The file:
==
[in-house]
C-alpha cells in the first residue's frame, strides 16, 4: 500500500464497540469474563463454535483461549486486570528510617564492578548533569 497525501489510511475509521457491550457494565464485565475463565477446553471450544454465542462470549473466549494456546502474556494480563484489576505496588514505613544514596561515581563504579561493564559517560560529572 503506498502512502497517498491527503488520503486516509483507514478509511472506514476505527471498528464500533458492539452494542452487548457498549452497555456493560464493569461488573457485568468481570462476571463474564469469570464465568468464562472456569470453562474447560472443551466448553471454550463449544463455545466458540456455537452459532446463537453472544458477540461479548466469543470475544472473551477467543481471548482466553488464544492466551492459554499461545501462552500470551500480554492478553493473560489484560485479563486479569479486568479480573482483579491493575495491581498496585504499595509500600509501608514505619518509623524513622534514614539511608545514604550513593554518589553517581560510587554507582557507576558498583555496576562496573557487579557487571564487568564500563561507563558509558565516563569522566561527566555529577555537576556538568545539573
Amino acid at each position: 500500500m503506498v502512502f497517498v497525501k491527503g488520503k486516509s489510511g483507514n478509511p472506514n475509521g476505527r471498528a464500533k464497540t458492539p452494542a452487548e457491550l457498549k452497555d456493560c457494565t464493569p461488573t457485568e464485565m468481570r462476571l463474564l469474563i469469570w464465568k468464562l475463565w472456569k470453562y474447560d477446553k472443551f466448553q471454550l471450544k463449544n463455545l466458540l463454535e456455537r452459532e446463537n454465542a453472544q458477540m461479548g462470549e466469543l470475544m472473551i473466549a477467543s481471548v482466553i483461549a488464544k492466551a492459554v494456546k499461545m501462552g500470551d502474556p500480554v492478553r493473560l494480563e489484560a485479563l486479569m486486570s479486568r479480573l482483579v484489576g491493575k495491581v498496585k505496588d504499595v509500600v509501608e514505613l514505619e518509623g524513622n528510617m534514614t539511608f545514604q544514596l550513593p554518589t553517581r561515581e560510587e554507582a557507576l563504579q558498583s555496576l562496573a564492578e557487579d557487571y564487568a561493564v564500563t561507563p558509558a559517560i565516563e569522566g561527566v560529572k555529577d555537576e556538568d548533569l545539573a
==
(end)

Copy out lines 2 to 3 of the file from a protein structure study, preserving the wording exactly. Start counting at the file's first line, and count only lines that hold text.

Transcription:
C-alpha cells in the first residue's frame, strides 16, 4: 500500500464497540469474563463454535483461549486486570528510617564492578548533569 497525501489510511475509521457491550457494565464485565475463565477446553471450544454465542462470549473466549494456546502474556494480563484489576505496588514505613544514596561515581563504579561493564559517560560529572 503506498502512502497517498491527503488520503486516509483507514478509511472506514476505527471498528464500533458492539452494542452487548457498549452497555456493560464493569461488573457485568468481570462476571463474564469469570464465568468464562472456569470453562474447560472443551466448553471454550463449544463455545466458540456455537452459532446463537453472544458477540461479548466469543470475544472473551477467543481471548482466553488464544492466551492459554499461545501462552500470551500480554492478553493473560489484560485479563486479569479486568479480573482483579491493575495491581498496585504499595509500600509501608514505619518509623524513622534514614539511608545514604550513593554518589553517581560510587554507582557507576558498583555496576562496573557487579557487571564487568564500563561507563558509558565516563569522566561527566555529577555537576556538568545539573
Amino acid at each position: 500500500m503506498v502512502f497517498v497525501k491527503g488520503k486516509s489510511g483507514n478509511p472506514n475509521g476505527r471498528a464500533k464497540t458492539p452494542a452487548e457491550l457498549k452497555d456493560c457494565t464493569p461488573t457485568e464485565m468481570r462476571l463474564l469474563i469469570w464465568k468464562l475463565w472456569k470453562y474447560d477446553k472443551f466448553q471454550l471450544k463449544n463455545l466458540l463454535e456455537r452459532e446463537n454465542a453472544q458477540m461479548g462470549e466469543l470475544m472473551i473466549a477467543s481471548v482466553i483461549a488464544k492466551a492459554v494456546k499461545m501462552g500470551d502474556p500480554v492478553r493473560l494480563e489484560a485479563l486479569m486486570s479486568r479480573l482483579v484489576g491493575k495491581v498496585k505496588d504499595v509500600v509501608e514505613l514505619e518509623g524513622n528510617m534514614t539511608f545514604q544514596l550513593p554518589t553517581r561515581e560510587e554507582a557507576l563504579q558498583s555496576l562496573a564492578e557487579d557487571y564487568a561493564v564500563t561507563p558509558a559517560i565516563e569522566g561527566v560529572k555529577d555537576e556538568d548533569l545539573a